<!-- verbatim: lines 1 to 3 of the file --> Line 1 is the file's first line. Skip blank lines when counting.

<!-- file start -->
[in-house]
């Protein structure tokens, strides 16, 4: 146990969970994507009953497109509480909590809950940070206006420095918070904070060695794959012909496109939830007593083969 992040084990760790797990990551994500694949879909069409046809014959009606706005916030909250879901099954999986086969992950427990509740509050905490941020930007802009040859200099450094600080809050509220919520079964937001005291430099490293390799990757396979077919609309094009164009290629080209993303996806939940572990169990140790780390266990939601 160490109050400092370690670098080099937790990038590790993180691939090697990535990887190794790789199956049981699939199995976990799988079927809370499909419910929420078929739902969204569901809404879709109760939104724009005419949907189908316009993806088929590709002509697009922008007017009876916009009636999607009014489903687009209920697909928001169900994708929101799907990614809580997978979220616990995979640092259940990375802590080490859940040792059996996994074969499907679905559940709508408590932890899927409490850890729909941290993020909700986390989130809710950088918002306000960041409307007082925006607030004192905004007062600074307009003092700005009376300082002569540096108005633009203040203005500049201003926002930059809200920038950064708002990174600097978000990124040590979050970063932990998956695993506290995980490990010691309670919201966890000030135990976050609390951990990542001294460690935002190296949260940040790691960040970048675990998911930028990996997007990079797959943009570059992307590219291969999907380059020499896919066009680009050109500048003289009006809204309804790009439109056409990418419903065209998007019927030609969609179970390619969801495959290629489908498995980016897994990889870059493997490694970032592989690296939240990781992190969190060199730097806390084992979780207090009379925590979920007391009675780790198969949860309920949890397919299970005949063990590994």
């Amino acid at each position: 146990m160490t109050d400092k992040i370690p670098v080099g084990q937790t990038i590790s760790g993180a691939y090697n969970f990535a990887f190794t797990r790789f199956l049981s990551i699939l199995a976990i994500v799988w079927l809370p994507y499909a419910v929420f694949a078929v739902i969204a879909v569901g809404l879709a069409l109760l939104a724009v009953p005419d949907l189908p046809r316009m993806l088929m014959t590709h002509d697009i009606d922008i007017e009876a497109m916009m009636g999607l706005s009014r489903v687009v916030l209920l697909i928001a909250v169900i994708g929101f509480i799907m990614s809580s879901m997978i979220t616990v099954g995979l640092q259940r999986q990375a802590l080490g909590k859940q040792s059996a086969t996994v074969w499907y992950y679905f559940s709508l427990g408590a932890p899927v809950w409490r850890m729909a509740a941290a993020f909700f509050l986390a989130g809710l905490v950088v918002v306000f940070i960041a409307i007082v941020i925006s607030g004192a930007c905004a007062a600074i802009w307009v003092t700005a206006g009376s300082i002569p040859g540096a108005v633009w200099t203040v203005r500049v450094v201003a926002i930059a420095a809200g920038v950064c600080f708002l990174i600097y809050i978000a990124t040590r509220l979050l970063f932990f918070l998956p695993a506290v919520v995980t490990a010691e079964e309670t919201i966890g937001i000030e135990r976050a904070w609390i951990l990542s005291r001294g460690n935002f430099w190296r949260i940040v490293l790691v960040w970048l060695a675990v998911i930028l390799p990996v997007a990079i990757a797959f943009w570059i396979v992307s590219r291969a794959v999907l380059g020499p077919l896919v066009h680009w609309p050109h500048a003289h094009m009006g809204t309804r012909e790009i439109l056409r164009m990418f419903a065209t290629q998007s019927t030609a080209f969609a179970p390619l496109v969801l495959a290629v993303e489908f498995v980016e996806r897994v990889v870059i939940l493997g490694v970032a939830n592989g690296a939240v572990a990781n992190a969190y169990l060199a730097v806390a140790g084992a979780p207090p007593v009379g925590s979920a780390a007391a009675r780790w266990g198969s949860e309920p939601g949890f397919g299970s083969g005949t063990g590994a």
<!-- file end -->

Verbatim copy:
[in-house]
């Protein structure tokens, strides 16, 4: 146990969970994507009953497109509480909590809950940070206006420095918070904070060695794959012909496109939830007593083969 992040084990760790797990990551994500694949879909069409046809014959009606706005916030909250879901099954999986086969992950427990509740509050905490941020930007802009040859200099450094600080809050509220919520079964937001005291430099490293390799990757396979077919609309094009164009290629080209993303996806939940572990169990140790780390266990939601 160490109050400092370690670098080099937790990038590790993180691939090697990535990887190794790789199956049981699939199995976990799988079927809370499909419910929420078929739902969204569901809404879709109760939104724009005419949907189908316009993806088929590709002509697009922008007017009876916009009636999607009014489903687009209920697909928001169900994708929101799907990614809580997978979220616990995979640092259940990375802590080490859940040792059996996994074969499907679905559940709508408590932890899927409490850890729909941290993020909700986390989130809710950088918002306000960041409307007082925006607030004192905004007062600074307009003092700005009376300082002569540096108005633009203040203005500049201003926002930059809200920038950064708002990174600097978000990124040590979050970063932990998956695993506290995980490990010691309670919201966890000030135990976050609390951990990542001294460690935002190296949260940040790691960040970048675990998911930028990996997007990079797959943009570059992307590219291969999907380059020499896919066009680009050109500048003289009006809204309804790009439109056409990418419903065209998007019927030609969609179970390619969801495959290629489908498995980016897994990889870059493997490694970032592989690296939240990781992190969190060199730097806390084992979780207090009379925590979920007391009675780790198969949860309920949890397919299970005949063990590994």
């Amino acid at each position: 146990m160490t109050d400092k992040i370690p670098v080099g084990q937790t990038i590790s760790g993180a691939y090697n969970f990535a990887f190794t797990r790789f199956l049981s990551i699939l199995a976990i994500v799988w079927l809370p994507y499909a419910v929420f694949a078929v739902i969204a879909v569901g809404l879709a069409l109760l939104a724009v009953p005419d949907l189908p046809r316009m993806l088929m014959t590709h002509d697009i009606d922008i007017e009876a497109m916009m009636g999607l706005s009014r489903v687009v916030l209920l697909i928001a909250v169900i994708g929101f509480i799907m990614s809580s879901m997978i979220t616990v099954g995979l640092q259940r999986q990375a802590l080490g909590k859940q040792s059996a086969t996994v074969w499907y992950y679905f559940s709508l427990g408590a932890p899927v809950w409490r850890m729909a509740a941290a993020f909700f509050l986390a989130g809710l905490v950088v918002v306000f940070i960041a409307i007082v941020i925006s607030g004192a930007c905004a007062a600074i802009w307009v003092t700005a206006g009376s300082i002569p040859g540096a108005v633009w200099t203040v203005r500049v450094v201003a926002i930059a420095a809200g920038v950064c600080f708002l990174i600097y809050i978000a990124t040590r509220l979050l970063f932990f918070l998956p695993a506290v919520v995980t490990a010691e079964e309670t919201i966890g937001i000030e135990r976050a904070w609390i951990l990542s005291r001294g460690n935002f430099w190296r949260i940040v490293l790691v960040w970048l060695a675990v998911i930028l390799p990996v997007a990079i990757a797959f943009w570059i396979v992307s590219r291969a794959v999907l380059g020499p077919l896919v066009h680009w609309p050109h500048a003289h094009m009006g809204t309804r012909e790009i439109l056409r164009m990418f419903a065209t290629q998007s019927t030609a080209f969609a179970p390619l496109v969801l495959a290629v993303e489908f498995v980016e996806r897994v990889v870059i939940l493997g490694v970032a939830n592989g690296a939240v572990a990781n992190a969190y169990l060199a730097v806390a140790g084992a979780p207090p007593v009379g925590s979920a780390a007391a009675r780790w266990g198969s949860e309920p939601g949890f397919g299970s083969g005949t063990g590994a």